Relocating is already a challenge, but relocating during a pandemic adds a new level of difficulty. After years of surveying based in AIRINC’s Cambridge office, I was honored to accept a position at our Hong Kong branch late last year. From the beginning, I was excited to move to a vibrant global city, but the logistics proved more challenging than expected as a novel coronavirus (at the time still unnamed) spread in January. Even before being declared a pandemic, COVID-19 was having a broad and unpredictable impact across the globe.
While no one can predict when the COVID-19 outbreak will be contained, the pandemic has firmly stalled and reversed rising property trends across Hong Kong, Shanghai, and Singapore. AIRINC spoke to industry experts across Asia’s most dynamic business hubs to understand the unique characteristics of each market and what changes and opportunities lie ahead.
Perspective in Global Mobility is important, and we work hard to bring unique insights from across the world of mobility and the many facets it covers. The interview below is with AIRINC APAC's Client Solution Manager, Wei Wu, who is a Chinese National and completed a two-year assignment at our headquarters in Cambridge before transferring to our AIRINC Hong Kong office.
AIRINC is featured in the February edition of Mobility, a magazine that "examines the key issues affecting the global mobility workforce." This article appears on page 10, the "Tips and Trends" section, and is entitled Housing Markets on the Rise—and Not.
AIRINC recently conducted a “pulse survey” to understand how global companies operating in China who maintain expatriate staff in the country are responding to the outbreak. Out of the 110 companies who participated in the survey, 99 companies or 90% are considering implementing specific actions for assignees in China in response to the spread of the COVID-19.
Novel Coronavirus (2019-nCoV) has continued to spread over the past week and the World Health Organization named the virus a Public Health Emergency of International Concern (PHEIC) on Thursday, January 30. As of Friday morning in China, there were 9,776 confirmed cases and 213 deaths. The WHO stressed in their Thursday press briefing that 99% of cases are in Mainland China. 60% of cases and 96% of deaths are in Hubei province, the epicenter of the outbreak where Wuhan is located. Isolated cases are still emerging internationally, with confirmed cases in Thailand, Hong Kong, Japan, Singapore, Australia, Taiwan, Malaysia, Macau, South Korea, United States, France, Germany, United Arab Emirates, Canada, Italy, Vietnam, Cambodia, Finland, India, Nepal, Philippines, and Sri Lanka.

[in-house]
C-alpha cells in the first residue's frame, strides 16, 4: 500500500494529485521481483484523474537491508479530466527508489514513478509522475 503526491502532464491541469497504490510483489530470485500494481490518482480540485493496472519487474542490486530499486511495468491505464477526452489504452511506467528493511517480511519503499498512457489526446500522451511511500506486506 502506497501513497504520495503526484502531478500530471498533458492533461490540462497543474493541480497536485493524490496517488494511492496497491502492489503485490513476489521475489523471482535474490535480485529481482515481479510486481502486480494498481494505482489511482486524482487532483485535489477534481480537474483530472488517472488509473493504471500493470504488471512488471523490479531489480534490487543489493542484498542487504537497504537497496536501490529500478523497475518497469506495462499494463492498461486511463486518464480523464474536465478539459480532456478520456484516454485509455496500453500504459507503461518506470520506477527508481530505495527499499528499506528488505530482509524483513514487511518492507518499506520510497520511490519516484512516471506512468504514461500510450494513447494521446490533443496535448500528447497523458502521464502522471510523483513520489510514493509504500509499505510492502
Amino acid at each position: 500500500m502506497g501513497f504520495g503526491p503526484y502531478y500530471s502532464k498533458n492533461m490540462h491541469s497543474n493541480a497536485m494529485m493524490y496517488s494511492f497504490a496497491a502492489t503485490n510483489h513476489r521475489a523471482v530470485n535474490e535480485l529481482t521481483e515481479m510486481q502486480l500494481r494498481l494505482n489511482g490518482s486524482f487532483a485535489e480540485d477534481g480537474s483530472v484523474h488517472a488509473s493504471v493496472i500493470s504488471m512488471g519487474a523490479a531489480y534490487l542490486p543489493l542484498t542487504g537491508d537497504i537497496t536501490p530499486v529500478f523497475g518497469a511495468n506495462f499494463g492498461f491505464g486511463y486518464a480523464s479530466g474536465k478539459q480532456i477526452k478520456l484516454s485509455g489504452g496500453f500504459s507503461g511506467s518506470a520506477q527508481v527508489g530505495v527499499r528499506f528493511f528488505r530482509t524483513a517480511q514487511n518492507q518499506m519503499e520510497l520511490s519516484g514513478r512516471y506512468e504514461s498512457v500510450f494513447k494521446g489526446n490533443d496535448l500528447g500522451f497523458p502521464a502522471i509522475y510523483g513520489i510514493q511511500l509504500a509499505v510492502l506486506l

On December 31, 2019, health authorities in China informed the World Health Organization (WHO) of a unique strain of viral pneumonia-like illness emerging in Wuhan City, Hubei Province, China. Many of the infected first identified were vendors or visitors at a wet market that sold fish and wild animal meat, which was subsequently closed on January 1, 2020.
China has implemented measures that generally reduce social security contributions. The reductions are primarily targeting employer contributions to the social insurance programs and are part of a multi-year effort to unify pension systems at the national level. However, the social insurance wage base has increased in Shanghai, resulting in an increase in employee contributions to social security for Shanghai taxpayers. The net effect is a reduction in income tax for Shanghai taxpayers as the increased employee social contributions are deductible.
There has been a widespread outbreak of African Swine Fever (ASF) in Asia. ASF is a virus that causes hemorrhagic fever in pigs, with a mortality rate approaching 100%. The disease kills pigs rapidly, typically in two to ten days, but is harmless to humans.
When I took the metro at 6am on a Sunday morning in Beijing, trains were running every three minutes. This past quarter I surveyed six cities in China. The largest of these cities, Beijing, Shanghai, and Chengdu, all have modern and efficient metro systems.